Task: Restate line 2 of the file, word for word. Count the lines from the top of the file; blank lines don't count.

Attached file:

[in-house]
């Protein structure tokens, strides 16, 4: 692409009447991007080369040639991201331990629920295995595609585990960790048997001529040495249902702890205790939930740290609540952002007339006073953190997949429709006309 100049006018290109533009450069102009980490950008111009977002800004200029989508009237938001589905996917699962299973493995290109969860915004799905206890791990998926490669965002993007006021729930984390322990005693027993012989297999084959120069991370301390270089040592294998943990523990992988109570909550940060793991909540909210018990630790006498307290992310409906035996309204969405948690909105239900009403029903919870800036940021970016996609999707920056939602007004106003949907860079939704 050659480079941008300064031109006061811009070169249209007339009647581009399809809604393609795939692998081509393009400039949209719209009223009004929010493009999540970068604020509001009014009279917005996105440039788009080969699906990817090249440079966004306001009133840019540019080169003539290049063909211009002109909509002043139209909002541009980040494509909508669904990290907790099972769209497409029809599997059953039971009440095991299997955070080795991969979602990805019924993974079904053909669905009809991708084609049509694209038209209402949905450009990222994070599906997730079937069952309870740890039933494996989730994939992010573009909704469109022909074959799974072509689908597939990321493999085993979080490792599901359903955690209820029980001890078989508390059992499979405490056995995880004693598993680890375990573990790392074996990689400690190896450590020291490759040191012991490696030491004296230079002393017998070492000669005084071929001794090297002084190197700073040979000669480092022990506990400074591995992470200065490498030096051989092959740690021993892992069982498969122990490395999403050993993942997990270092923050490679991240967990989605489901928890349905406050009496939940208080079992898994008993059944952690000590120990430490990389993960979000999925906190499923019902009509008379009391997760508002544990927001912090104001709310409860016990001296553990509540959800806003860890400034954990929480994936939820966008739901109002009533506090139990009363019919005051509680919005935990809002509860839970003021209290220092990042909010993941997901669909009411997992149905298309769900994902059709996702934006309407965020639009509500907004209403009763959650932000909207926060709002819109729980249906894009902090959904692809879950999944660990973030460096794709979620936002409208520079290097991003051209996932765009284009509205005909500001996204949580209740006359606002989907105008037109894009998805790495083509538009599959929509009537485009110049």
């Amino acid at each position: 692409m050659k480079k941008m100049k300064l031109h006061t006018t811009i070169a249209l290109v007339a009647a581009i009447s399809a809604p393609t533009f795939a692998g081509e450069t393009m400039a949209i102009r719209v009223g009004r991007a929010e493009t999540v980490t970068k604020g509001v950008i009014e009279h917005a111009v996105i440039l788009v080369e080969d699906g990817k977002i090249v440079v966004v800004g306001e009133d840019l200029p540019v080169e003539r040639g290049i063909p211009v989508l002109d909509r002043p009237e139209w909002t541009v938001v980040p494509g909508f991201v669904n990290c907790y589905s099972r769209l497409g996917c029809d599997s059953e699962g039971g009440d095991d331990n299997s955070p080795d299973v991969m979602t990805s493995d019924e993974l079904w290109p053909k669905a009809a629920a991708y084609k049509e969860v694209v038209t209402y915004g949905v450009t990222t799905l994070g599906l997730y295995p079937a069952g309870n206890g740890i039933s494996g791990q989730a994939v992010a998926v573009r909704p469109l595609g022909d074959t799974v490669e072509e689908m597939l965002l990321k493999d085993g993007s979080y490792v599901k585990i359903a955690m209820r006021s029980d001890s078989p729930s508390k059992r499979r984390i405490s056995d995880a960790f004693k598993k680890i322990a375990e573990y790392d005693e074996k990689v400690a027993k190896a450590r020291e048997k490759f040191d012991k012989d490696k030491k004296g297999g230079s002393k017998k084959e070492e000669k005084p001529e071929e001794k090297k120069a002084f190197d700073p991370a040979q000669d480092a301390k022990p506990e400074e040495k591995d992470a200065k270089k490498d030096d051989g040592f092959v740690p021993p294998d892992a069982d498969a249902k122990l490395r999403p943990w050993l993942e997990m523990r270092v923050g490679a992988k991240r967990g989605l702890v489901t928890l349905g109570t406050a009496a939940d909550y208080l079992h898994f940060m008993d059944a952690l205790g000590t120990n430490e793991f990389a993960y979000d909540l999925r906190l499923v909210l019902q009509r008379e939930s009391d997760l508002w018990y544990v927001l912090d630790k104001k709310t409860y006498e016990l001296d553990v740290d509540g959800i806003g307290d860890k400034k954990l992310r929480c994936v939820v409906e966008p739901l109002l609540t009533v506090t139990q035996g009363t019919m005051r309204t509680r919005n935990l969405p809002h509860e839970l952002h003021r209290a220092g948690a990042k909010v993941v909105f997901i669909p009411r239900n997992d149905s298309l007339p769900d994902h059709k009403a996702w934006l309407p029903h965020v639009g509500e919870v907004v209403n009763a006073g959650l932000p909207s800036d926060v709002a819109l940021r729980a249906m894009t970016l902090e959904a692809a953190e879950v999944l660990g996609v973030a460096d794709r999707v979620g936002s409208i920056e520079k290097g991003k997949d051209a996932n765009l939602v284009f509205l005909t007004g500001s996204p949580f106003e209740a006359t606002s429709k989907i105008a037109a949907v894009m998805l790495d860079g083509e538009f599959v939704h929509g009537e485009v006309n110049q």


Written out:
């Protein structure tokens, strides 16, 4: 692409009447991007080369040639991201331990629920295995595609585990960790048997001529040495249902702890205790939930740290609540952002007339006073953190997949429709006309 100049006018290109533009450069102009980490950008111009977002800004200029989508009237938001589905996917699962299973493995290109969860915004799905206890791990998926490669965002993007006021729930984390322990005693027993012989297999084959120069991370301390270089040592294998943990523990992988109570909550940060793991909540909210018990630790006498307290992310409906035996309204969405948690909105239900009403029903919870800036940021970016996609999707920056939602007004106003949907860079939704 050659480079941008300064031109006061811009070169249209007339009647581009399809809604393609795939692998081509393009400039949209719209009223009004929010493009999540970068604020509001009014009279917005996105440039788009080969699906990817090249440079966004306001009133840019540019080169003539290049063909211009002109909509002043139209909002541009980040494509909508669904990290907790099972769209497409029809599997059953039971009440095991299997955070080795991969979602990805019924993974079904053909669905009809991708084609049509694209038209209402949905450009990222994070599906997730079937069952309870740890039933494996989730994939992010573009909704469109022909074959799974072509689908597939990321493999085993979080490792599901359903955690209820029980001890078989508390059992499979405490056995995880004693598993680890375990573990790392074996990689400690190896450590020291490759040191012991490696030491004296230079002393017998070492000669005084071929001794090297002084190197700073040979000669480092022990506990400074591995992470200065490498030096051989092959740690021993892992069982498969122990490395999403050993993942997990270092923050490679991240967990989605489901928890349905406050009496939940208080079992898994008993059944952690000590120990430490990389993960979000999925906190499923019902009509008379009391997760508002544990927001912090104001709310409860016990001296553990509540959800806003860890400034954990929480994936939820966008739901109002009533506090139990009363019919005051509680919005935990809002509860839970003021209290220092990042909010993941997901669909009411997992149905298309769900994902059709996702934006309407965020639009509500907004209403009763959650932000909207926060709002819109729980249906894009902090959904692809879950999944660990973030460096794709979620936002409208520079290097991003051209996932765009284009509205005909500001996204949580209740006359606002989907105008037109894009998805790495083509538009599959929509009537485009110049």